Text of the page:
Djuna Barnes came from a free love family and some of her early experiences with older men and women were unwanted (the sexual contact with her grandma is just freaky). Barnes’s directs rage at her free love family, in her play, ‘The Antiphon’. I put the strike through on ‘love’ because Barnes became a recluse and the end of her life is depressing.
Barnes was bisexual and may have been an uneasy lesbian; considering this one statement “I am not a lesbian; I just loved Thelma.” Boyish was probably Barnes’ favorite type, considering her professed love for Thelma Wood. Some women can stay boyish for a long time. Wood is best described as a female gigolo; her bisexual love apparently came with dollar signs.
Lesbian sex offers intimacy without the risks of pregnancy and Barnes considered motherhood repulsive. Socialist dreams gave her an, ‘art before money’ attitude, and probably is the reason that her, “Ladies Almanack’ seem scathing; the book is about Natalie Clifford Barney’s ‘society for lesbian love.’ Barnes did not have issues with the sex, in the free love movement, but I’m don’t believe she cared much for shallow love. When Thelma Wood chose the rich heiress over the love Barnes offered—she obviously became depressed and reclusive. Money issues may play a part in the scathing elements of the “Ladies Almanack’.
Barnes obviously saw women as sex objects, but her free love family may have damaged her. She resented being powerless and I suspect the six-foot Thelma Wood was rare type of woman that she preferred. I used the movie poster for Berserk! and alluded to Mommie Dearest in the title because the two movies concern Joan Crawford and awful mother-daughter relationships; which, is also seen in Barnes’ life and her play, ‘The Antiphon’.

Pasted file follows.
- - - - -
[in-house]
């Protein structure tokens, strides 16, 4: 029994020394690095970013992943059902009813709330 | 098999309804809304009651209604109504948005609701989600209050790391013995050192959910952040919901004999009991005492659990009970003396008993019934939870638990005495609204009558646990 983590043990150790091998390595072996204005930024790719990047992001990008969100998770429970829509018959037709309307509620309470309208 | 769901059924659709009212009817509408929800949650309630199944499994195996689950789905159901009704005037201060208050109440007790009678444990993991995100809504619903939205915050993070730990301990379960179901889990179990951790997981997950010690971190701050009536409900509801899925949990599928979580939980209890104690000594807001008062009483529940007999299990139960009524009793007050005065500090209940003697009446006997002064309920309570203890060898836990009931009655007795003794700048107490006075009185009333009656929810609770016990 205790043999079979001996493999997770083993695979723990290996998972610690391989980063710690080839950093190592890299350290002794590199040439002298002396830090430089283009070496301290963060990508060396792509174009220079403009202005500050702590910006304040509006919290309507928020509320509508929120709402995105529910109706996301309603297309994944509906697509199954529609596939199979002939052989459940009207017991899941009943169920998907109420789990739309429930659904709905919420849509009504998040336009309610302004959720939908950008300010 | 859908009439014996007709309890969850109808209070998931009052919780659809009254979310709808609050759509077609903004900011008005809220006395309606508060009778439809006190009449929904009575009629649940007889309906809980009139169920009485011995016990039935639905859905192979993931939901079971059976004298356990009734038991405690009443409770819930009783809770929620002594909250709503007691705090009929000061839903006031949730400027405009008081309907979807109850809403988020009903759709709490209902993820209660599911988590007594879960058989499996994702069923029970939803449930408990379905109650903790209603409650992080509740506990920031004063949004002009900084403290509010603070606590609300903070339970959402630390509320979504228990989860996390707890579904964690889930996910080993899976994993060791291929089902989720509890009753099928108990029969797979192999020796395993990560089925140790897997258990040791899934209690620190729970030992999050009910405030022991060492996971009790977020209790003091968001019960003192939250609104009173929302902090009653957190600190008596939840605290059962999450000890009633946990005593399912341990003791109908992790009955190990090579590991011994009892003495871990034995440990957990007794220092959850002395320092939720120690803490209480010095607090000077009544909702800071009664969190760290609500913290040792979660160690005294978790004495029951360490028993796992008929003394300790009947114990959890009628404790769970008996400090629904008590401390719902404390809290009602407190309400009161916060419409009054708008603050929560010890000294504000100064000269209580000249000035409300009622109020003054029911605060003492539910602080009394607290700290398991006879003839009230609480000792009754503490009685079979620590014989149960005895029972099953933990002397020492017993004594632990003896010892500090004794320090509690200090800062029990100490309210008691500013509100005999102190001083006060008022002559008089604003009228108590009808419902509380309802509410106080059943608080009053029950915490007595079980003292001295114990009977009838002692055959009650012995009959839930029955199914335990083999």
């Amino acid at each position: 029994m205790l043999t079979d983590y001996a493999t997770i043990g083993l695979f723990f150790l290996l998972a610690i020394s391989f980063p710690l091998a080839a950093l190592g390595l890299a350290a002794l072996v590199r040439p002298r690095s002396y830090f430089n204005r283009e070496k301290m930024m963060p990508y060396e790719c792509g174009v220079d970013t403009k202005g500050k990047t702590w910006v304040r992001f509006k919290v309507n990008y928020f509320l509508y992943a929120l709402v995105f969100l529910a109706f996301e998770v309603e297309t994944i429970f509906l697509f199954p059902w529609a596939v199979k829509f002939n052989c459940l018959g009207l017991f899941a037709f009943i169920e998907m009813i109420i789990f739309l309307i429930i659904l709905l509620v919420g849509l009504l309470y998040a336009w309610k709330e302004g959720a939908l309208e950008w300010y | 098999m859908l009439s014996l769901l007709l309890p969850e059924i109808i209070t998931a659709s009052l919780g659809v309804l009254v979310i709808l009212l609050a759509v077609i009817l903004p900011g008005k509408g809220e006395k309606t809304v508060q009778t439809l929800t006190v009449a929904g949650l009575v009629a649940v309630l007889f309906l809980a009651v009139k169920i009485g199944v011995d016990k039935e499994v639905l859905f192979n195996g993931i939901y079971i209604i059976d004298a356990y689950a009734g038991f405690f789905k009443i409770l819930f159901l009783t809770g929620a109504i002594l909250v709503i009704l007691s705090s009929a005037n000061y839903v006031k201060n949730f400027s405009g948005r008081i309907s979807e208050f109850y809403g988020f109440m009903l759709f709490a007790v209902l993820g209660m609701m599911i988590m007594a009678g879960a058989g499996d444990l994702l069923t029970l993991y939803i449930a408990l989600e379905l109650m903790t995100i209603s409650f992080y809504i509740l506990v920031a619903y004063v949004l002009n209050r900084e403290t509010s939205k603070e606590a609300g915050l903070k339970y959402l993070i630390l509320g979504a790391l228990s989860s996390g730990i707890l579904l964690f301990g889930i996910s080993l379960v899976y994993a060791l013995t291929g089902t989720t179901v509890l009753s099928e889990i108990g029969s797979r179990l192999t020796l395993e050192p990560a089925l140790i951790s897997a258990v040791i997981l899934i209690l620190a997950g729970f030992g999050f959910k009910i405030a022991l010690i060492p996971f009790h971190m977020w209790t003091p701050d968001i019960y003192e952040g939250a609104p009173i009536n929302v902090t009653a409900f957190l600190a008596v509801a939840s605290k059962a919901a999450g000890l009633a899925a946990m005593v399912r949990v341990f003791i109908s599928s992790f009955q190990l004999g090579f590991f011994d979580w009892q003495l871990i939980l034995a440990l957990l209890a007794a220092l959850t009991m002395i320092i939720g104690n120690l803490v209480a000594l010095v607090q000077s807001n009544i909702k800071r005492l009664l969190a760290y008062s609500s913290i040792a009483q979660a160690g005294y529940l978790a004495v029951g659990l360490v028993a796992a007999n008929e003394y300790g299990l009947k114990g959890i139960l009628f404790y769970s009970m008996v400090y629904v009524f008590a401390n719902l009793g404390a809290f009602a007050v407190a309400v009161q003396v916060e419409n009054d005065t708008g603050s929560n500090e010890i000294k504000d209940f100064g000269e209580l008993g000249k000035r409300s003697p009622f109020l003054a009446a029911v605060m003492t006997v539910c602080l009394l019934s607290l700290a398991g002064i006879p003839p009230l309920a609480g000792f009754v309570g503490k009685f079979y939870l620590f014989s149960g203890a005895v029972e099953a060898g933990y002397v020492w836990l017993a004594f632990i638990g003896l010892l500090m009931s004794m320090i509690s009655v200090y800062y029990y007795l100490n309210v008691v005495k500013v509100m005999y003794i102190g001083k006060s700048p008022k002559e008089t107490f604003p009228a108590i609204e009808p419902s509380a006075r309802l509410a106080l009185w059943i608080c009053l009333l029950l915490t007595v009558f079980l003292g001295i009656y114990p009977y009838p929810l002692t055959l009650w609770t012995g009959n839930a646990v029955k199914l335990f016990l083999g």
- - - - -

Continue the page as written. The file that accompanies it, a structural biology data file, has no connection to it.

Natalie Clifford Barney’s appears to be the Ringmistress of her lesbian society; which, interests me because they fit my cult profile; thus, the ‘Ladies Almanack” by Barnes interests me. Barnes’ artwork is similar to Aubrey Beardsley‘s work and I like that style, but I don’t get any pleasure out of her sad story. I’m somewhat confused by her being somewhat of a LBGT icon because I’m certain she would mock people who thought such a thing. The poor woman wanted an endearing mother figure and only found Mommie Dearest and the Ringmistress. I’m trying to find inspiration on how to mentally damage one of my characters and I see elements in Barnes’ life.